Saturday, September 18, 2010

All About Biotech Research

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One of my friends, a former community college student at the school at the same time I was working there, has decided to go into biotech research. She is technologically savvy and at the same time is fascinated with and good at working with the environment, and hopes to make some important contributions to our area (Northern California). So what does it mean to do biotech research? What does it take to get into the field of biotechnology? And how much dough can you make?

Biotech research can involve anything in the life sciences, from "human health and computational disease mapping to crop and tree improvements," as those studies are done by students at the Biotech Research Center at Michigan Tech, from "forensics, [the] testing of biotoxins, and management of the nation's organ transplantation process" to "drug development, medical diagnostics, biomedical engineering, and environmental analysis," such as those done at Virginia Biotechnology Research Park, or from biogenetic engineering, farming, or nutritional assessment and engineering to toxicology, biomedical imaging and engineering, or food, drug, and environmental technologies, as conducted by University of California Biotechnology Research and Education Program (UC BREP).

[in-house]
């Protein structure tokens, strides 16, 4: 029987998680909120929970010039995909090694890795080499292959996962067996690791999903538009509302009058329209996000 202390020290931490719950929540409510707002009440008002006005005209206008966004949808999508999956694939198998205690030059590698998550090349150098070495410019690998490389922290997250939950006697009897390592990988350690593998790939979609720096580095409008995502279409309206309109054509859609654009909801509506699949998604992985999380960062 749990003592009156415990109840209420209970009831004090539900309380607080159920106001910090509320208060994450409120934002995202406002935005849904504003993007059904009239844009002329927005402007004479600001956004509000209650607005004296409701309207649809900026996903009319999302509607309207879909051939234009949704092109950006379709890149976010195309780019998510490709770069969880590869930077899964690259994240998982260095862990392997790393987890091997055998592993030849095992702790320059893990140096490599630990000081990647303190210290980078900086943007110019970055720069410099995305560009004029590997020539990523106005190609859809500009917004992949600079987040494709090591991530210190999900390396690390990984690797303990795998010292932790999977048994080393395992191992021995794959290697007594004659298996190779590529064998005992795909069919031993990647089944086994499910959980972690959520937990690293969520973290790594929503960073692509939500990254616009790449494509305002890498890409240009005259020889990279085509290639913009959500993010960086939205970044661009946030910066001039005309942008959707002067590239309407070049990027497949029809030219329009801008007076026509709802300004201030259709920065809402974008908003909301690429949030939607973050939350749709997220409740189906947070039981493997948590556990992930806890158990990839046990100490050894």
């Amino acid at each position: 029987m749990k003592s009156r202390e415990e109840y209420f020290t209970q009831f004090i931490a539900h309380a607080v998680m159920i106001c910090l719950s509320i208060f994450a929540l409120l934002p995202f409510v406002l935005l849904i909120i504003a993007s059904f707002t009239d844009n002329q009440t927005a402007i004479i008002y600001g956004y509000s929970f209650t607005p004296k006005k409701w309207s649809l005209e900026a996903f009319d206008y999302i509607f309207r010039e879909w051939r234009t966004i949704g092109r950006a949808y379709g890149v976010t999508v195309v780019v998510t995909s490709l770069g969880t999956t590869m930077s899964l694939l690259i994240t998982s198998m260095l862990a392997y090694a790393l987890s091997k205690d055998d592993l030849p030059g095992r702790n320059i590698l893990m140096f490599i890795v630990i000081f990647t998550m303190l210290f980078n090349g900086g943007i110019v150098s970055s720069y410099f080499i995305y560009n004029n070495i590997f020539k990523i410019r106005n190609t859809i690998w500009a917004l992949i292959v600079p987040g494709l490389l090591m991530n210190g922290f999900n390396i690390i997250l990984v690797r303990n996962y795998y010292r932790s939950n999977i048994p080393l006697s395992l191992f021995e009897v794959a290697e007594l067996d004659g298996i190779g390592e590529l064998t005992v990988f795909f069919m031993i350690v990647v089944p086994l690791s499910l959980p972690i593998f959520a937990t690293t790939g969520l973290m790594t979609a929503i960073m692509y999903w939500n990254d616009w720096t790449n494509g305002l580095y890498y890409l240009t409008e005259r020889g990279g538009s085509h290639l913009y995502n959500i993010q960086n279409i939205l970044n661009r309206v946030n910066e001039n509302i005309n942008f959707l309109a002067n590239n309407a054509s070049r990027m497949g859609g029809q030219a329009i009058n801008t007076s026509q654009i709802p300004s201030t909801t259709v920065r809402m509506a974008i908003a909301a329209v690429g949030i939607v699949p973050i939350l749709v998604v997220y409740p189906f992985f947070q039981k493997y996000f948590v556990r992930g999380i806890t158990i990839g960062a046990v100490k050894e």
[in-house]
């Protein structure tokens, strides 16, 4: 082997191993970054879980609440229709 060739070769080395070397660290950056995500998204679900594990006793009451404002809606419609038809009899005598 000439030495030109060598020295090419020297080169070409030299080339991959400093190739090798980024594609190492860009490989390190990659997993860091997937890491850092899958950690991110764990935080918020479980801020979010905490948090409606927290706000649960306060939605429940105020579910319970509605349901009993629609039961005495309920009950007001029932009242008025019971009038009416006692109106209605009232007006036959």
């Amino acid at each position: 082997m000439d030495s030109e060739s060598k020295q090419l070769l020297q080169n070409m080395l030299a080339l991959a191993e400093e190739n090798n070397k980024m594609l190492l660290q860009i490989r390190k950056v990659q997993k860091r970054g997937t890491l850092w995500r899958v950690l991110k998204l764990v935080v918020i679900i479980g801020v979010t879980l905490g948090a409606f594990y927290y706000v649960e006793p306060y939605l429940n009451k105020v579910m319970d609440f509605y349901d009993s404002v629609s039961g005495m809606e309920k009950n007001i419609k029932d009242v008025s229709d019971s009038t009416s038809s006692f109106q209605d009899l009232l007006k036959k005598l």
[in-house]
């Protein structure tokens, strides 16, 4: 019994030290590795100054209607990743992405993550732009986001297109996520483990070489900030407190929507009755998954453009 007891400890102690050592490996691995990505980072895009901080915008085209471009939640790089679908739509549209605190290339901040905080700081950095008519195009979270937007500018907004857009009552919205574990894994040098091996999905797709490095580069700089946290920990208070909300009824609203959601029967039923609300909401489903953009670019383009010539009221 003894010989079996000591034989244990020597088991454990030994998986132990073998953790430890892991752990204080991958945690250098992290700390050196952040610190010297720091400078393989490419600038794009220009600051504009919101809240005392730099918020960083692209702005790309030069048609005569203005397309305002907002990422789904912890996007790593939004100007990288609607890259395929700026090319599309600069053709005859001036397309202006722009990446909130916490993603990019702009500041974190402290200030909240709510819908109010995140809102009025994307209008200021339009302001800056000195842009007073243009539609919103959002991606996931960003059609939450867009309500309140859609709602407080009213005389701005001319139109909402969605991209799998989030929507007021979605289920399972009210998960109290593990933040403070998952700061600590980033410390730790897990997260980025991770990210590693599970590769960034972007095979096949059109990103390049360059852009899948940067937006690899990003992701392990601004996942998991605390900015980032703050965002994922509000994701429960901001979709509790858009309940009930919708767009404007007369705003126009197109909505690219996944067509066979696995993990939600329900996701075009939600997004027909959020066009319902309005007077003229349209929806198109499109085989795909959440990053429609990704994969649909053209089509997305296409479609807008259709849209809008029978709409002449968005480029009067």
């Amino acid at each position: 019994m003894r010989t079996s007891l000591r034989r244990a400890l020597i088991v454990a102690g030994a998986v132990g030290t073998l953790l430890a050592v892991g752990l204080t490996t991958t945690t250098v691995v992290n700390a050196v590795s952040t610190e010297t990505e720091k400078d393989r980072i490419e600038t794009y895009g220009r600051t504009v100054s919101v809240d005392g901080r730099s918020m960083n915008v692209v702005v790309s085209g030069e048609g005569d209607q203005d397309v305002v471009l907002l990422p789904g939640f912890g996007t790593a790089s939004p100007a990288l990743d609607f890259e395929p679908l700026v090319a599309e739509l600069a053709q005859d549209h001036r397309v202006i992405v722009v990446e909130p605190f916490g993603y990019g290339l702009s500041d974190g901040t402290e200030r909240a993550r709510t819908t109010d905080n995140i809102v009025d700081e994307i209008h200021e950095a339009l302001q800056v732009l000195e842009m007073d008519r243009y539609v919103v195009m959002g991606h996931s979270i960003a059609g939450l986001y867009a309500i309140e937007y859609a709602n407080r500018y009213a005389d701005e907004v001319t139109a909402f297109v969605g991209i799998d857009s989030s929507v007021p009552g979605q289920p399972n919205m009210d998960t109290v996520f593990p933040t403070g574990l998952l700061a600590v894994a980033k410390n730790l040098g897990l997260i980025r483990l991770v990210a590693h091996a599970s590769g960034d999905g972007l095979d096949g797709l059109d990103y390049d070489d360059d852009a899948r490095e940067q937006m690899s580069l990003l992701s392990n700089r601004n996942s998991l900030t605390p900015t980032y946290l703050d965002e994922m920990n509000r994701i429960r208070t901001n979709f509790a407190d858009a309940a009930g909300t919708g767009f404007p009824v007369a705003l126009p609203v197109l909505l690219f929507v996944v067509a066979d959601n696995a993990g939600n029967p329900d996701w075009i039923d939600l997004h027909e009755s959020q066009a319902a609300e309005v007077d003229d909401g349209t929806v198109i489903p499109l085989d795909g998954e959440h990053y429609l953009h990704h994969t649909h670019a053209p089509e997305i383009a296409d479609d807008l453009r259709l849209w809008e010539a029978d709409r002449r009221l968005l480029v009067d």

How much a person in biotech research makes depends on what funding the biotech research facilities are backed by. At the Biotech Research Center at Michigan Tech, for instance, funding is at $8.3 million, provided by such organizations as the U.S. Department of Energy (DOE),the National Science Foundation (NSF), the National Institute of Health (NIH), and the U.S. Drug Administration (USDA). At the same time, according to the U.S. Department of Labor's Bureau of Labor Statistics, the biotech research engineer (as well as the biomedical engineer) make an average of $48,503 with a bachelor's degree and around $59,667 with a master's degree.

But will the jobs in biotech research be there when my friend and you finish your degrees? Well, again according to the U.S. Department of Labor's Bureau of Labor Statistics, the projection for job growth in the field of biotech research in particular but biotechnological engineering in general looks good through 2014, with the growth "much faster than average. This, BLS asserts, will be attributed to the aging of the population, the increased focus on health issues, and the demand for "better medical biomedical engineers." Because of the heightened interest in biotech research and biomedicine, more degrees are granted in these fields/areas...and hopefully, more grants are awarded!

Morgan Hamilton offers expert advice and great tips regarding all aspects concerning research and science. Learn more at Biotech Research

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